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IP: Crackers Set Sights on Iraq
From: Dave Farber <farber () cis upenn edu>
Date: Wed, 30 Dec 1998 22:05:52 -0500



Date: Wed, 30 Dec 1998 19:58:17 +0200 (EET)
From: Mark 13 <mark () zor hut fi>
To: cypherpunks () toad com
cc: iufo () world std com

Geniuses at work:

http://www.wired.com/news/print_version/politics/story/17074.html?wnpg=all

"It's a crime in itself to build weapons of mass destruction when the
children of the country are starving," said a group member who goes by
the name "kInGbOnG."

And do they hope to kill Saddam, or help in NOT starving the nation?

No, they plan to attack the government information systems used 
to rationing and planning deliveries of the food!

Though the systems' geographic origin could not be positively confirmed,
login prompts contained phonetic spellings of Arabic words.

And to top it off, they're not even sure which country they are attacking!
They can't possibly hit any military targets with this attack!

And they hope to further the human rights with this attack?

God save us from this kind of stupidity.
--------------------------------------------------------------------------
http://www.wired.com/news/print_version/politics/story/17074.html?wnpg=all

Crackers Set Sights on Iraq
by James Glave

3:00 a.m.  30.Dec.98.PST
A global group of 24 hackers and crackers spent Monday night probing,
mapping, and preparing to attack computer networks owned by the government
of Iraq. 

Quoting at one point from the Declaration of Independence, Steve Stakton,
a member of the seven-year-old Legions of the Underground group, called
for a concerted one-week cracking campaign against Iraq. 

"Iraq has treated human rights issues as poorly as China has," said
Stakton in a meeting of the group that was held Monday night on Internet
Relay Chat. "We need to carry out what the government won't, and can't,
do." 

Stakton, 24, quoted from the group's mission statement: "We are ready to
commence, and take [part] in electronic warfare if requested." 

Iraq has no connection to the public Internet, though Iraq Net, an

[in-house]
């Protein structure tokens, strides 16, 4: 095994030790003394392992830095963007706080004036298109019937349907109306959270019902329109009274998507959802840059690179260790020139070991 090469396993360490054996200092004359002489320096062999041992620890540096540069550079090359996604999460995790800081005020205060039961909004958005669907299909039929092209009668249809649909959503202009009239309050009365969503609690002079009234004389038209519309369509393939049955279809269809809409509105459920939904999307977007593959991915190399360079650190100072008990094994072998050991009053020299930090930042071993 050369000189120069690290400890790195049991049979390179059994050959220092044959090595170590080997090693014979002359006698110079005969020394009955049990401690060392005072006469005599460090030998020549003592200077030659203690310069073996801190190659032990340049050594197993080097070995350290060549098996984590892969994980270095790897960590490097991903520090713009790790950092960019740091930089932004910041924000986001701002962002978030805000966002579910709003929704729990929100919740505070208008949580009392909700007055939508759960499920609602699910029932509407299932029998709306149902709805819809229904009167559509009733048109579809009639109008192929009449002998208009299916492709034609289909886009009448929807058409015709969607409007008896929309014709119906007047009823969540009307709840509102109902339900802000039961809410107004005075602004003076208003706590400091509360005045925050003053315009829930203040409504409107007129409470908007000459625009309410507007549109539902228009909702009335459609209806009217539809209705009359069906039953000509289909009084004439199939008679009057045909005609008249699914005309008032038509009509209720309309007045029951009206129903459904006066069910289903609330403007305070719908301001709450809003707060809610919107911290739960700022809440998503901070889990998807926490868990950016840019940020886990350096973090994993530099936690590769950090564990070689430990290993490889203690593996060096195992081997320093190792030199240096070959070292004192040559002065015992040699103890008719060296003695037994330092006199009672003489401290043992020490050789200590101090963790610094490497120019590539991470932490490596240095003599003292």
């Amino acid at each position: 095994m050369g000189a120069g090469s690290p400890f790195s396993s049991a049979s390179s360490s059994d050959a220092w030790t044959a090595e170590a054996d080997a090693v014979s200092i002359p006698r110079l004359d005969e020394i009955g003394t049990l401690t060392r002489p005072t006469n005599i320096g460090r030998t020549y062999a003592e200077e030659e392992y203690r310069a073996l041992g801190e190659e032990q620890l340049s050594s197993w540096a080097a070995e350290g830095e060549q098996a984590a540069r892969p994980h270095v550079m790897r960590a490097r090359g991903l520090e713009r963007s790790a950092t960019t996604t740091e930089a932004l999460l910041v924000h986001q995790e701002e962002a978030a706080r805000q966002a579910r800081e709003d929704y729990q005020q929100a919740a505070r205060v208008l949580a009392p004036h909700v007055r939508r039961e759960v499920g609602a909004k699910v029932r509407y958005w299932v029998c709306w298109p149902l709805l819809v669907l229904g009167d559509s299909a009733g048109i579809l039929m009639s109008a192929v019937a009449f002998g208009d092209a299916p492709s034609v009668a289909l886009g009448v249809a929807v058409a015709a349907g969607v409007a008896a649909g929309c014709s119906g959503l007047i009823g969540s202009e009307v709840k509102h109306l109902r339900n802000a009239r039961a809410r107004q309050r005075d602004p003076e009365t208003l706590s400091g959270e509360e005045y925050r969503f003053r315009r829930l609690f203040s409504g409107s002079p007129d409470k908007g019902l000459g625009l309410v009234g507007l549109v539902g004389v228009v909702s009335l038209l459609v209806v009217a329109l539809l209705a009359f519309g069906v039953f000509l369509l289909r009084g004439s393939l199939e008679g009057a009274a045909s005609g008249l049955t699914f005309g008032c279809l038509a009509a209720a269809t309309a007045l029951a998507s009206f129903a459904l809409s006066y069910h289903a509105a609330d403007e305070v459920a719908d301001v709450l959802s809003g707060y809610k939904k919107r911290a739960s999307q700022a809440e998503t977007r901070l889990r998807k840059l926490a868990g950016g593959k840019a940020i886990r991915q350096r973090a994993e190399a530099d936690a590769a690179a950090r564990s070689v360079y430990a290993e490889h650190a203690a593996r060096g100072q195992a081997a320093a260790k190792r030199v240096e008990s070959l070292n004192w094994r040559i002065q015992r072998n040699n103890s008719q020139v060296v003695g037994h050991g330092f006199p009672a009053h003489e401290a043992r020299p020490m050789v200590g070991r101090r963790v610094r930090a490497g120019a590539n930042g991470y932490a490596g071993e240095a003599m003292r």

official government homepage, is based in New York. Group members claim to
be targeting an older, nonpublic network inside Iraqi borders that they
say runs on a vintage protocol called X.25. 

"We are targeting them via terminal dialup," said Stakton in an interview
conducted with group members on Tuesday over IRC, a global text-based chat
network where identities can easily be forged. 

Group members said they were probing sequential network numbers within an
older network owned by MCI, which they believed were assigned to Iraq. 
They described the system as "a gateway that handles systems that have no
local chain of numbers." 

"It would effectively isolate them from the world if we took out the
X.25,"  added a 19-year-old member based in Minnesota who goes by the name
"lothos." 

"If we wanted we'd be able to dial up and make a huge amount of connection
to their systems and possibly bring it down to its knees," Stakton said. 

One member said that he was analyzing network scans from the Iraqi cities
of Ar Rutbah and Al Kut. 

Scott Ellentuch, a network security specialist with Internet consultancy
TTSG, said X.25 networks are commonly used to connect older equipment. 
Iraq hasn't received any computers or computer supplies since the United
Nations embargo was put in place at the time of the Gulf War. 

"If they do have an X.25 connection into Iraq, and that is their only
network capability, someone could hop off the Internet and hop on to the
X.25 and ride into the X.25 network," said Ellentuch. The group said its
efforts partly involved "wardialing," a process of automatically dialing
one phone number after another looking for modems.  Members said that many
modems answered at 2400 bps -- a speed common in the late 1980s. 

"Many other countries don't have ... technology as [advanced as] the
United States," said Ellentuch. "The exploits that are possible on these
machines have been around for ages." 

A member of the group supplied Wired News with a log of attempted
connections to various institutional computer systems and bulletin board
systems. Though the systems' geographic origin could not be positively
confirmed, login prompts contained phonetic spellings of Arabic words. 

Stakton said that Legions' scanning efforts would continue Monday night,
but declined to say when the group hoped to launch its attack. The Legions
said that the attack was a legitimate act of protest against a rogue
dictator. 

"It's a crime in itself to build weapons of mass destruction when the
children of the country are starving," said a group member who goes by the
name "kInGbOnG." 

In recent months, Legions of the Underground, whose members are largely in
their 20s, has launched numerous attacks against China to draw attention
to that nation's human-rights record. 

Last July, in a demonstration of their technical abilities, members
claimed to have remotely moved a satellite dish owned by Time Warner
Cablevision.  The company confirmed a security breach in that incident. 


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